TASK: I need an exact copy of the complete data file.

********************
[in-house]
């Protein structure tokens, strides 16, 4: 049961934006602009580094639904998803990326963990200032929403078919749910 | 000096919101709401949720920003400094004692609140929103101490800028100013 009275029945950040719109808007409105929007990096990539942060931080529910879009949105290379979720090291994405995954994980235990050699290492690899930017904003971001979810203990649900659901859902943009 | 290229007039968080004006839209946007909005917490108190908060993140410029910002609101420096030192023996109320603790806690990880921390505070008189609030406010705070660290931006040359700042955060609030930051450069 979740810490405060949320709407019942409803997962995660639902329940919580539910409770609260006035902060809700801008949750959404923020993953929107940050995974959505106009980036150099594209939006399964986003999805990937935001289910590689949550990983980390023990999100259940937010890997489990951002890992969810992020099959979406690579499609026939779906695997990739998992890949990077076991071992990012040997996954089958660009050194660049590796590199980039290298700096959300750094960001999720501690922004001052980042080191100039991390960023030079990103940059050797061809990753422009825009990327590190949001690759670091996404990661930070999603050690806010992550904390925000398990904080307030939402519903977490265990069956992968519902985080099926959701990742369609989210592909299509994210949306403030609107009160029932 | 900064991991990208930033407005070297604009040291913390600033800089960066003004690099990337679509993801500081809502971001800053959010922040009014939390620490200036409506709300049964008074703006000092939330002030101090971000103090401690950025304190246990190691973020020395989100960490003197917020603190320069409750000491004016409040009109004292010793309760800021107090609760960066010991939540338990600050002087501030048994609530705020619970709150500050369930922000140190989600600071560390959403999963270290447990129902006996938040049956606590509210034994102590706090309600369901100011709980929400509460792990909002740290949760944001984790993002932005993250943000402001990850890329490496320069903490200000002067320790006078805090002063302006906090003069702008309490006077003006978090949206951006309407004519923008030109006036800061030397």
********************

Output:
[in-house]
């Protein structure tokens, strides 16, 4: 049961934006602009580094639904998803990326963990200032929403078919749910 | 000096919101709401949720920003400094004692609140929103101490800028100013 009275029945950040719109808007409105929007990096990539942060931080529910879009949105290379979720090291994405995954994980235990050699290492690899930017904003971001979810203990649900659901859902943009 | 290229007039968080004006839209946007909005917490108190908060993140410029910002609101420096030192023996109320603790806690990880921390505070008189609030406010705070660290931006040359700042955060609030930051450069 979740810490405060949320709407019942409803997962995660639902329940919580539910409770609260006035902060809700801008949750959404923020993953929107940050995974959505106009980036150099594209939006399964986003999805990937935001289910590689949550990983980390023990999100259940937010890997489990951002890992969810992020099959979406690579499609026939779906695997990739998992890949990077076991071992990012040997996954089958660009050194660049590796590199980039290298700096959300750094960001999720501690922004001052980042080191100039991390960023030079990103940059050797061809990753422009825009990327590190949001690759670091996404990661930070999603050690806010992550904390925000398990904080307030939402519903977490265990069956992968519902985080099926959701990742369609989210592909299509994210949306403030609107009160029932 | 900064991991990208930033407005070297604009040291913390600033800089960066003004690099990337679509993801500081809502971001800053959010922040009014939390620490200036409506709300049964008074703006000092939330002030101090971000103090401690950025304190246990190691973020020395989100960490003197917020603190320069409750000491004016409040009109004292010793309760800021107090609760960066010991939540338990600050002087501030048994609530705020619970709150500050369930922000140190989600600071560390959403999963270290447990129902006996938040049956606590509210034994102590706090309600369901100011709980929400509460792990909002740290949760944001984790993002932005993250943000402001990850890329490496320069903490200000002067320790006078805090002063302006906090003069702008309490006077003006978090949206951006309407004519923008030109006036800061030397």